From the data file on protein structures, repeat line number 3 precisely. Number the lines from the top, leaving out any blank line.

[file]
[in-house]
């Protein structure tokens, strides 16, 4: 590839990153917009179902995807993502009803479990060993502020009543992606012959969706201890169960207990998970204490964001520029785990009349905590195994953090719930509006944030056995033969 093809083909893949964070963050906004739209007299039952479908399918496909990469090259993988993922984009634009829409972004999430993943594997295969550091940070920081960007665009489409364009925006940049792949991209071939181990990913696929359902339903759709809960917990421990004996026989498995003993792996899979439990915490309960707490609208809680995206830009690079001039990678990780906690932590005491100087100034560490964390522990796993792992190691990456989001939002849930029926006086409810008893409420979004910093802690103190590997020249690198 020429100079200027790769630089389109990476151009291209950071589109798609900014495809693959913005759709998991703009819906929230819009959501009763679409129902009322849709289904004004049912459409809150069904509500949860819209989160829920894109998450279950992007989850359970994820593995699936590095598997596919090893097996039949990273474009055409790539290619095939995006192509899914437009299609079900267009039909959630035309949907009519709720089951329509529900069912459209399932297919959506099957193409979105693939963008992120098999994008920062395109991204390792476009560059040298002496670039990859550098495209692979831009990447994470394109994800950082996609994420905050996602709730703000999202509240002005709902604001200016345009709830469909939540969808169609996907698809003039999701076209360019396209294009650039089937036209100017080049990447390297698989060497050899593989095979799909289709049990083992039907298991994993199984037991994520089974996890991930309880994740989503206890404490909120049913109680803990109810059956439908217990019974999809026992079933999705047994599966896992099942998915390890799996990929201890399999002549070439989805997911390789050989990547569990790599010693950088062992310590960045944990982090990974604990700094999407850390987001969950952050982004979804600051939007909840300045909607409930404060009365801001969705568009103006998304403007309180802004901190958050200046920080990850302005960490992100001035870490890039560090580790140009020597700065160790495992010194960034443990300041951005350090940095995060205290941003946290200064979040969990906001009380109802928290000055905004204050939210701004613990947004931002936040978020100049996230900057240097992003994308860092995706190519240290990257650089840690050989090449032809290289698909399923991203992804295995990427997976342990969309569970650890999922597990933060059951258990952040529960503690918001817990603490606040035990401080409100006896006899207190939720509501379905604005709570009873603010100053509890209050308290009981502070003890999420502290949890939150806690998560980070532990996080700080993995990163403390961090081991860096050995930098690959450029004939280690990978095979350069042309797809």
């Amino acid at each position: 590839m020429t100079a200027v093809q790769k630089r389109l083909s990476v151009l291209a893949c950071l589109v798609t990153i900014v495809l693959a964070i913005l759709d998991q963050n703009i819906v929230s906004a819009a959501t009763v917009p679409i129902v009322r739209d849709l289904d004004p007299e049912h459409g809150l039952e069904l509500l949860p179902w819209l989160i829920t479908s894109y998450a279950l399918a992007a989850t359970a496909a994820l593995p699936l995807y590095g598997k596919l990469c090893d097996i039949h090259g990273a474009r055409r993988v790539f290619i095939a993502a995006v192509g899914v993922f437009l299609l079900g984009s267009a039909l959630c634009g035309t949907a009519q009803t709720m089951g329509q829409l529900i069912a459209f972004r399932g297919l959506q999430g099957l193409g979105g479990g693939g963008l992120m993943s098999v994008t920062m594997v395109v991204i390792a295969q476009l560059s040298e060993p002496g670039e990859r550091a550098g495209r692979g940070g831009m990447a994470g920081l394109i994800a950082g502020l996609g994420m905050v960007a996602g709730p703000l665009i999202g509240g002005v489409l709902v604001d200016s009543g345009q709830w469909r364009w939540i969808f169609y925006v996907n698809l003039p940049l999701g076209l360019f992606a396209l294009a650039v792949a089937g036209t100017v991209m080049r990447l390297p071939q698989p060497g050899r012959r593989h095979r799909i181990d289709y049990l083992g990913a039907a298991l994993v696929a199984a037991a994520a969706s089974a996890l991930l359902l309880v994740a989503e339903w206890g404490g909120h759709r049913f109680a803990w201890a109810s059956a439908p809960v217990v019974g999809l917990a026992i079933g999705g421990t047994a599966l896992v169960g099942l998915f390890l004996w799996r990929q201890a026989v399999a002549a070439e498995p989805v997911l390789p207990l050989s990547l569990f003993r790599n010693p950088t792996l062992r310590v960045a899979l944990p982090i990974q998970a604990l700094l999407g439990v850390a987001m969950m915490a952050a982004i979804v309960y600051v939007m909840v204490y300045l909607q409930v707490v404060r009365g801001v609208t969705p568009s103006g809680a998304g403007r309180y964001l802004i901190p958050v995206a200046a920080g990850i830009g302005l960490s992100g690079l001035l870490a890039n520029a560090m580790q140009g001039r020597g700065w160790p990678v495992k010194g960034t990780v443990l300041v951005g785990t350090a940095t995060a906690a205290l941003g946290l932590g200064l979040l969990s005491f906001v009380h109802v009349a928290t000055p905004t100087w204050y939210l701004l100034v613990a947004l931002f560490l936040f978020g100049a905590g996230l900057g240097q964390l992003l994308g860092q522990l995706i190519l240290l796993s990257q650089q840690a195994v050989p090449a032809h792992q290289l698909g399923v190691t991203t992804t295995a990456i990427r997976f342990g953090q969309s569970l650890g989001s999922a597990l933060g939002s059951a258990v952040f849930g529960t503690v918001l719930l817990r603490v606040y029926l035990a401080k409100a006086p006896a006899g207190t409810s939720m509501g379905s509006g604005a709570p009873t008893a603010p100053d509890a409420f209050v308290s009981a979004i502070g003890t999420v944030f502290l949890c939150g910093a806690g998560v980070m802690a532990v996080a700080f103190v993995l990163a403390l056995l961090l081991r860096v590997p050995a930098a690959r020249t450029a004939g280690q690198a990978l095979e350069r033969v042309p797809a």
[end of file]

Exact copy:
């Amino acid at each position: 590839m020429t100079a200027v093809q790769k630089r389109l083909s990476v151009l291209a893949c950071l589109v798609t990153i900014v495809l693959a964070i913005l759709d998991q963050n703009i819906v929230s906004a819009a959501t009763v917009p679409i129902v009322r739209d849709l289904d004004p007299e049912h459409g809150l039952e069904l509500l949860p179902w819209l989160i829920t479908s894109y998450a279950l399918a992007a989850t359970a496909a994820l593995p699936l995807y590095g598997k596919l990469c090893d097996i039949h090259g990273a474009r055409r993988v790539f290619i095939a993502a995006v192509g899914v993922f437009l299609l079900g984009s267009a039909l959630c634009g035309t949907a009519q009803t709720m089951g329509q829409l529900i069912a459209f972004r399932g297919l959506q999430g099957l193409g979105g479990g693939g963008l992120m993943s098999v994008t920062m594997v395109v991204i390792a295969q476009l560059s040298e060993p002496g670039e990859r550091a550098g495209r692979g940070g831009m990447a994470g920081l394109i994800a950082g502020l996609g994420m905050v960007a996602g709730p703000l665009i999202g509240g002005v489409l709902v604001d200016s009543g345009q709830w469909r364009w939540i969808f169609y925006v996907n698809l003039p940049l999701g076209l360019f992606a396209l294009a650039v792949a089937g036209t100017v991209m080049r990447l390297p071939q698989p060497g050899r012959r593989h095979r799909i181990d289709y049990l083992g990913a039907a298991l994993v696929a199984a037991a994520a969706s089974a996890l991930l359902l309880v994740a989503e339903w206890g404490g909120h759709r049913f109680a803990w201890a109810s059956a439908p809960v217990v019974g999809l917990a026992i079933g999705g421990t047994a599966l896992v169960g099942l998915f390890l004996w799996r990929q201890a026989v399999a002549a070439e498995p989805v997911l390789p207990l050989s990547l569990f003993r790599n010693p950088t792996l062992r310590v960045a899979l944990p982090i990974q998970a604990l700094l999407g439990v850390a987001m969950m915490a952050a982004i979804v309960y600051v939007m909840v204490y300045l909607q409930v707490v404060r009365g801001v609208t969705p568009s103006g809680a998304g403007r309180y964001l802004i901190p958050v995206a200046a920080g990850i830009g302005l960490s992100g690079l001035l870490a890039n520029a560090m580790q140009g001039r020597g700065w160790p990678v495992k010194g960034t990780v443990l300041v951005g785990t350090a940095t995060a906690a205290l941003g946290l932590g200064l979040l969990s005491f906001v009380h109802v009349a928290t000055p905004t100087w204050y939210l701004l100034v613990a947004l931002f560490l936040f978020g100049a905590g996230l900057g240097q964390l992003l994308g860092q522990l995706i190519l240290l796993s990257q650089q840690a195994v050989p090449a032809h792992q290289l698909g399923v190691t991203t992804t295995a990456i990427r997976f342990g953090q969309s569970l650890g989001s999922a597990l933060g939002s059951a258990v952040f849930g529960t503690v918001l719930l817990r603490v606040y029926l035990a401080k409100a006086p006896a006899g207190t409810s939720m509501g379905s509006g604005a709570p009873t008893a603010p100053d509890a409420f209050v308290s009981a979004i502070g003890t999420v944030f502290l949890c939150g910093a806690g998560v980070m802690a532990v996080a700080f103190v993995l990163a403390l056995l961090l081991r860096v590997p050995a930098a690959r020249t450029a004939g280690q690198a990978l095979e350069r033969v042309p797809a």